This project investigated the relationship between geneticists in early twentieth-century Europe, animal fanciers (who bred animals to prescribed standards for exhibition purposes), and gardeners.
The relationship between geneticists and fanciers has been little studied. What work has been done suggests that geneticists obtained animals for their research and information about their husbandry from animal fanciers. This project began by investigating the significance of this. What information was embedded in the animals that passed between these two groups of people? Initial findings suggest that the knowledge related to issues of purity and was not always accurate. In investigating this, the project quickly broadened to look at the extent to which geneticists and fanciers shared a common culture, and how this affected the work of the geneticists. Initial findings suggested that the worlds of genetics, fancying, and agriculture shared common societies, conferences, journals, people, and ideas.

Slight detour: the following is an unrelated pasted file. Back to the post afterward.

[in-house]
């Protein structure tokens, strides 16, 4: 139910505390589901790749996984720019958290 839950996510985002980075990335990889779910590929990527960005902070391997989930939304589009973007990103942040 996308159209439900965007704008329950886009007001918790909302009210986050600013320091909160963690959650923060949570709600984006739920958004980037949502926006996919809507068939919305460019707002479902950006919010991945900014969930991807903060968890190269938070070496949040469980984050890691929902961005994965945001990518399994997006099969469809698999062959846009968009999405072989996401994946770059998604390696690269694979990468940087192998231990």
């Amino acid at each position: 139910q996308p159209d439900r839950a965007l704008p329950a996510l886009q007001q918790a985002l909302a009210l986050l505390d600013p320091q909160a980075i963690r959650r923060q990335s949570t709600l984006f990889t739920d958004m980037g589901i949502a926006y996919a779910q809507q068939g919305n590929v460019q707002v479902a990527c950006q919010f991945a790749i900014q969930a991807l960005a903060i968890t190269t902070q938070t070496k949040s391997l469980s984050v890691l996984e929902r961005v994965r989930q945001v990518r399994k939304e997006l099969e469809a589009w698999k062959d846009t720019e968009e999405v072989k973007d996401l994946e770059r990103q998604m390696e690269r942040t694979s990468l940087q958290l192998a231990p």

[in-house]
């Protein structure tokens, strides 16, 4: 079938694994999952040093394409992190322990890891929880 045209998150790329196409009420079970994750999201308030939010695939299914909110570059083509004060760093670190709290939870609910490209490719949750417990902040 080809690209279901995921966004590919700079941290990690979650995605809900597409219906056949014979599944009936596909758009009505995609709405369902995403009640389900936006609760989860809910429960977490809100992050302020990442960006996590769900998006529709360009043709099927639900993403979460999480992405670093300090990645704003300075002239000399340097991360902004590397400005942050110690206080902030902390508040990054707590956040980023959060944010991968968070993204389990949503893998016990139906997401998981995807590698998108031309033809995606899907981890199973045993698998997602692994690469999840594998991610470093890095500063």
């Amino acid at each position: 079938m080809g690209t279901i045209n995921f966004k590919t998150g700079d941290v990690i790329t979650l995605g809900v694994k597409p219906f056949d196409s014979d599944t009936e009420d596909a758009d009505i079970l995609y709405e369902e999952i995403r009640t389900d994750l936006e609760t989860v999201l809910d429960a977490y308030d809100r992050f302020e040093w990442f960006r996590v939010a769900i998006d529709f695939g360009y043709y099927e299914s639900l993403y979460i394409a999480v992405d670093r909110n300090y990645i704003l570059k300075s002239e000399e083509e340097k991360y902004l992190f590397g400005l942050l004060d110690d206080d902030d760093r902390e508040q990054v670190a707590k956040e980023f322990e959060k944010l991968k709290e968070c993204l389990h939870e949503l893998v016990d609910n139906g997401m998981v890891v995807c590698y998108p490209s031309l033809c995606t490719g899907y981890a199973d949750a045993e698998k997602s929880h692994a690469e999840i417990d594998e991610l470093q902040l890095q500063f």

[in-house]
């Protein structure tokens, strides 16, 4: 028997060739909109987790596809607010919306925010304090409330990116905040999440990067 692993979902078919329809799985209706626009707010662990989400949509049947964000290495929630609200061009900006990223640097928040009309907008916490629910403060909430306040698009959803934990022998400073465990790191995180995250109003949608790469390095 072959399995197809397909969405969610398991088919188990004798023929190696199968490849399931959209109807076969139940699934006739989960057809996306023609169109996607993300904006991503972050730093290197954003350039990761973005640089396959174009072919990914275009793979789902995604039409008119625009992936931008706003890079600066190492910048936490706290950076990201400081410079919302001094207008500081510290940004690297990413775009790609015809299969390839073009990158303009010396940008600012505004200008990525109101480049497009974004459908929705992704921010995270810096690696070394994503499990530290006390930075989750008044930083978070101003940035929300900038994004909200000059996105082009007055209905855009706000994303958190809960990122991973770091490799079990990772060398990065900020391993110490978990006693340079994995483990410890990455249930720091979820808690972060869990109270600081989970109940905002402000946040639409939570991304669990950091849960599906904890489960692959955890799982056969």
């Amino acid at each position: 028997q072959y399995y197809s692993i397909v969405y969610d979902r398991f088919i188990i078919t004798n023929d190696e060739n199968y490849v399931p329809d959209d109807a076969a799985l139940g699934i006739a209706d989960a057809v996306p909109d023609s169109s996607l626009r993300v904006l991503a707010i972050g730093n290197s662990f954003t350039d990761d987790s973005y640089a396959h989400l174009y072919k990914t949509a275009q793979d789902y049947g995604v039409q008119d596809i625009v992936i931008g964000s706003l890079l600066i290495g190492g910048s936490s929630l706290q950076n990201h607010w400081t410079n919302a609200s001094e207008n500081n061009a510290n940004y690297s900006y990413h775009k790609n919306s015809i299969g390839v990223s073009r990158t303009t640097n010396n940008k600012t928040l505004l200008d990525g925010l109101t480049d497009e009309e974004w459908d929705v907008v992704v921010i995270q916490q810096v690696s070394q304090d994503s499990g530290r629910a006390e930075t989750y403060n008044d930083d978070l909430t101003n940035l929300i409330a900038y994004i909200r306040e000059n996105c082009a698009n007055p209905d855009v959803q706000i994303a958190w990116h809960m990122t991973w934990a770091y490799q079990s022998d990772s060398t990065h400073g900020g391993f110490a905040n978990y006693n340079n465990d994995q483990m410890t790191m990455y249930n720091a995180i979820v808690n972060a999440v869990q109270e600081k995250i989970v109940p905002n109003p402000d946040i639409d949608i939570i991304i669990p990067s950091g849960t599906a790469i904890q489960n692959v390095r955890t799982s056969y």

The relationship between geneticists and gardeners has been equally little studied. Yet, horticulture formed a very important context for genetics since William Bateson directed the John Innes Horticultural Institution between 1910 and 1926. Botanical gardens across Europe connected gardening to botany and placed genetics in this context. Fruit growers connected gardening to agriculture. This suggests that plant genetics also existed in the shared context of science, agriculture, and leisure. The question of what knowledge gardeners embedded in the plants they grew for geneticists remains to be investigated.